‘Explicitly avoiding’ policy prescriptions
The Risky Businesses analysis has been eagerly anticipated by some environmental groups, businesses and Democratic activists because of the high-powered team behind the document. In addition, Steyer has been active politically, using his personal wealth to back candidates he believes support his goals on climate and to target others with opposing views.
The “Risky Business” document, however, does not advocate any actions to address climate change. Lewis emphasized that Steyer is just one of 10 people involved, after counting the seven-member Risk Committee.
“We’re not building a list of businesses who are on board for policy. That’s not the objective of ‘Risky Business,'” Lewis said. “We’re explicitly avoiding a discussion of policy in the entire project.”
Members of the group’s Risk Committee don’t agree on the best policy to address warming, he said.
“What they completely agree upon is that climate change poses many risks across many sectors of the American economy, and that we should not in good conscience leave those risks unaddressed,” Lewis said.
The primary goal of the analysis is to help businesses understand those risks, he added. That could help companies make informed decisions.
“You could change the way capital flows work to real estate, if they start to realize there’s properties they’re investing in now that could be uninsurable in 20 years,” Lewis said. There could be different investments in the agricultural field “to deal with the changing growth patterns that we expect,” he said.
Businesses could be involved in shaping government action, Lewis said, but they will have to decide on their own if that’s in their best interest.
“The American business community has a critical role to play both in preparing itself for climate change and in informing the policy response,” Lewis said.
Some foresee pushes for regulations
Critics of the Risky Business project, however, said they were concerned it would be used to advocate for expensive fixes.
The report is likely to “raise alarm bells,” said Chris Neefus, spokesman for Americans for Prosperity, a conservative advocacy group linked to energy barons Charles and David Koch.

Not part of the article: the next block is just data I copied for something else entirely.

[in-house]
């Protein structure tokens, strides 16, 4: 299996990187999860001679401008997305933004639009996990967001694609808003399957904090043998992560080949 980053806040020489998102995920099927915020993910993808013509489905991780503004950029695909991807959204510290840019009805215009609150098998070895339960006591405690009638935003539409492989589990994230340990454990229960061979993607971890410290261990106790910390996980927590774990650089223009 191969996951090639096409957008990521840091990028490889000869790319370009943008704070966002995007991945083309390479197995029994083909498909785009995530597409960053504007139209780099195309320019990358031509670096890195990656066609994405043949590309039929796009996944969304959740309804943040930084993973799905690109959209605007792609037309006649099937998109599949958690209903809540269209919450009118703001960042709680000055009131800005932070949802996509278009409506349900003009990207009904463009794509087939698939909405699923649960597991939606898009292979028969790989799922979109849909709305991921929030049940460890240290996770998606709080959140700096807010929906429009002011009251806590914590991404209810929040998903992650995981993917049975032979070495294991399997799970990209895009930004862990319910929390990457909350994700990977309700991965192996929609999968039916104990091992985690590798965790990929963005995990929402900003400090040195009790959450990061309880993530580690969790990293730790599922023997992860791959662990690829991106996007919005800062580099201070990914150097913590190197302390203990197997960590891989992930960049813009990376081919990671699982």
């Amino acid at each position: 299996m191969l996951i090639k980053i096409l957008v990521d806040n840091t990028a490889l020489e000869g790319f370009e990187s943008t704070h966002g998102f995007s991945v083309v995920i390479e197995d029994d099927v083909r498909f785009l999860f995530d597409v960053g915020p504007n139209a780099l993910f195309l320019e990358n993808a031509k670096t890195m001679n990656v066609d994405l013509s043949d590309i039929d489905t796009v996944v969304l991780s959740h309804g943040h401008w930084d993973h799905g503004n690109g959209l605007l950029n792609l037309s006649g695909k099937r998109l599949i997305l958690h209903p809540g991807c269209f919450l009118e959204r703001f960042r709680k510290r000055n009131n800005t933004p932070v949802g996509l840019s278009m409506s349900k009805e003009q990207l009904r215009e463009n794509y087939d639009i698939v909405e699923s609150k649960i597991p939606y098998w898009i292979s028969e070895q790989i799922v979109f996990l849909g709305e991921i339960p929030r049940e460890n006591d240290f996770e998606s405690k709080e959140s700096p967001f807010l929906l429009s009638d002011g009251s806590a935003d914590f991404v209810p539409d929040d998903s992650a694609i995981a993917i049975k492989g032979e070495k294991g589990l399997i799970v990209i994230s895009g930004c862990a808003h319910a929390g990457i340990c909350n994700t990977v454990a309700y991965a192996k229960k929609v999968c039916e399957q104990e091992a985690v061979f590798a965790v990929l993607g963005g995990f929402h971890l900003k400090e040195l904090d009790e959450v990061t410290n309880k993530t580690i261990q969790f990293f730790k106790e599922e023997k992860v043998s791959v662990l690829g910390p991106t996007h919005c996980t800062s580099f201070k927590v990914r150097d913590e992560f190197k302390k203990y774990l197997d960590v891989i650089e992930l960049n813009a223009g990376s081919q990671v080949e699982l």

“Generally, we find that on the heels of something like this, that folks are looking to raise taxes,” either directly through a carbon tax or by rule changes that raise power prices, Neefus said.
Tom Pyle, president of American Energy Alliance, a nonprofit focused on free-market advocacy and partly funded by energy companies, said that restrictions on carbon emissions would be costly and not extremely effective.
Cutting greenhouse gas pollution to zero by 2100 would result in a temperature drop of 0.17 degree Celsius, he said, adding that he was citing information from reports prepared for the IPCC analysis.
“Squandering the huge amount of resources to do any more than the marketplace is already doing doesn’t make a lot of sense to me,” Pyle said.
Lewis said that one of the key findings of the “Risky Business” report is that increases in temperatures will vary by regions. The average global temperature drop or avoided temperature increase that Pyle is citing is not very useful, Lewis said.
“While it’s easy to sort of point to averages,” Lewis said, “for places like Alaska or like the Southeast that are going to see extreme changes, it doesn’t help.”
Averages mask variability and don’t give the true impact, he said. There is the same problem with averages on sea-level rise and flooding, he said.
“On average, the United States is not going underwater,” Lewis said, “but don’t tell that to the people of Miami.”
One Democratic strategist said he hopes facts in the report will be used for political advocacy with TV ads and other outreach to voters before the election.
“It potentially can be a piece to the puzzle of turning around the basic framework on this issue,” said Mark Longabaugh, a partner at Democratic media consulting firm Devine Mulvey Longabaugh. “It helps the public accept the idea that climate change is going to drastically affect our economy.”
Oil and coal interests have promoted the idea that cutting carbon emissions is costly, he said, while the long-term damage from warming “is far greater.”
“Once that turns, I think people opposing serious climate change legislation are going to be in a really tough spot,” Longabaugh said.
Lewis, asked about whether Steyer plans any activism on climate using the report, referred questions to Steyer’s political advocacy arm, NextGen Climate. A spokeswoman there did not immediately respond to an inquiry.